Do you take the Marksman approach, knowing from the start who had the means-motive-opportunity, and you write to prove that out?  Or are you more of a Texas Sharpshooter? Do you write until all the evidence is revealed and then you have to back up, reload, and revise to show the murderer must be, and can only be, this one Bad Guy?

In mystery writing, there’s no one way to plot. After all, when the reader gets the finished product, she has no idea if you painted the bullseye on the barn before or after you began firing. As long as the target is hit, only you know if you’re a Marksman or a Texas Sharpshooter.

But feel free to ‘fess up here about your particular brand of plotting!


For more info on writing mysteries, check out these posts:

Why Your Mystery is like a Lost Puppy

17 Ways to Mess Up Your Murder Mystery

Fudging Facts in Fiction



Why Your Mystery is Like a Lost Puppy

cropped-ramonagravitar.jpgSome time ago at a conference, I sat with a friend and bemoaned the state of one of my stories. “It’s lost,” I said. “It’s like a lost puppy.” She laughed, which I took as encouragement to pursue this analogy. Below is the result, which I shared with my scene-writing class for mystery writers:

A lost puppy is wandering around the neighborhood of your story. Because your Main Character is a decent human being, she scoops it up in her arms. The puppy is wearing a collar but there are no tags that would provide an easy solution. Continue reading “Why Your Mystery is Like a Lost Puppy”

How To Write a Story Question

What is a Story Question?

The Story Question—sometimes called the Story Problem—is the core question to be answered in the story.

Answering the Story Question is the goal of the primary plot line. It’s what drives the characters to act as they do. It’s the story’s catalyst–essentially, why the story exists.

The Story Question itself may never appear in the story as an actual question, so why is it important to identify it? Because it provides a goal, and a goal offers the characters a path for action. Without a goal, characters will wander willy-nilly. No one wants to read willy-nilly.

Once the Story Question lays out the path ahead, the writing should follow it. Use the Story Question as an aid to stay on track. If any portion of your work in progress is not directly or indirectly tied to the Story Question–through the plot,  a character’s background, or a situation in the setting–it probably does not belong in the story.

Writing out your Story Question, and maybe putting it a prominent place as a reminder, can keep you from meandering.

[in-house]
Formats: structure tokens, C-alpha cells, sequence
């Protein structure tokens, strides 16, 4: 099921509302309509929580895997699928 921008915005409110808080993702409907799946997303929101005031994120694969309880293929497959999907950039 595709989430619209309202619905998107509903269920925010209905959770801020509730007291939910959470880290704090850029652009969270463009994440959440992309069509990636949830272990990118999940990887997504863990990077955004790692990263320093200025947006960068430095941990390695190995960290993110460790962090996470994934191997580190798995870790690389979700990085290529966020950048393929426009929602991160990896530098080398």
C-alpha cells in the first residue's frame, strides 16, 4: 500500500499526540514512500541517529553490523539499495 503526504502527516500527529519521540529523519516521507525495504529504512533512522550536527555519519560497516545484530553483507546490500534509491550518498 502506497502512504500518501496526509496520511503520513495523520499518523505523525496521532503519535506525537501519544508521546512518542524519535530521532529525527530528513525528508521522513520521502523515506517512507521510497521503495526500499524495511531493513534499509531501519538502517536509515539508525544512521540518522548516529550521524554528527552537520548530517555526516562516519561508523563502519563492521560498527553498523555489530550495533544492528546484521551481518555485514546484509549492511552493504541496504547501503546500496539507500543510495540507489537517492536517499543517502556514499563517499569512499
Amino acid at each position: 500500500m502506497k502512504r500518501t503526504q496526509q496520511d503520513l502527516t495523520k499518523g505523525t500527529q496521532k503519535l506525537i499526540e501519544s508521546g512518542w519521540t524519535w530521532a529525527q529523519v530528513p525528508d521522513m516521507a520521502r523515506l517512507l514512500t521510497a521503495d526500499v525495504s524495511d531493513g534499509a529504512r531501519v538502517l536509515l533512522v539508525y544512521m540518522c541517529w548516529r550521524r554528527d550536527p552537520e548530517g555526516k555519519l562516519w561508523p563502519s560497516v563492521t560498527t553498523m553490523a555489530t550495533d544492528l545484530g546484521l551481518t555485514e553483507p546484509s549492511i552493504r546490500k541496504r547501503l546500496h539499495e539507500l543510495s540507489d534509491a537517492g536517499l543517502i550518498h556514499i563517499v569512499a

Here’s a sampling of Story Questions, by genre:

For a mystery, a Story Question might be: “Who killed JR?”

For a thriller, a Story Question might be: “Who is trying to kill JR?” or “Why is Whoever trying to kill JR?”

For a romance, a Story Question might be: “Can JR overcome his emotional baggage and find love?”

For a romantic suspense, a Story Question might be: “How will JR survive this conflict while falling/staying in love?”

For an quest, a Story Question might be: “Can JR locate the last two legendary googoomama birds and save the species from extinction?”

For an adventure story, a Story Question might be: “Will JR and his young son survive a plane crash in the Sierra Nevada Mountains?”

For a women’s fiction novel, a Story Question might be: “Can JR save her drug-addicted sister without ruining her own life?”

For a middle grade novel, a Story Question might be: “Can JR befriend the mean girls without becoming one?”

For a YA novel, a Story Question might be: “Can JR pursue his musical talents despite his family’s disapproval?”

For a young reader novel, a Story Question might be: “Can JR outsmart the bully on the bus?”

For a non-fiction, a Story Question might be: “How can JR’s personal journey in this subject help others?”

{JR is unisex, by the way.  Always up to something.}

By the end of the story, the Story Question should be answered fully, logically, and hopefully in a way that allowed the characters to grow and the reader to be entertained and emotionally satisfied.

Have you identified a Story Problem that lays out the path for your work in progress?


Tomorrow’s topic – How To Write a Thematic Statement

Get Out of the Kitchen!

It’s ironic to write this a week before Thanksgiving. It’s more ironic that I—who had my first cup of café au lait before the age of five—should create a post advising writers to grab their characters and drag them away from the coffee pot.

In real life, many things happen in the kitchen. It’s the hub of activity. It’s where our bodies go for sustenance and where families bond while breaking bread. How many days do you not enter your home kitchen?  Probably none.

Writers are advised to create stories that reflect and explore real life.  This is good advice–but it does not mean your characters need to hang around the kitchen, even though in real life, real people do.

Let me put this another way. I read a lot of published books. I also read a lot of unpublished manuscripts. Guess which ones have FEWER scenes in the kitchen.

When you’re planning a story, you select interesting places for the big scenes: the opening, the point of no return, the climactic battle. Those locations are certainly important, and they certainly need to be intriguing–but those scenes don’t fill the bulk of your manuscript. You’ll devote more pages to lesser dramatic scenes and lesser dramatic locations.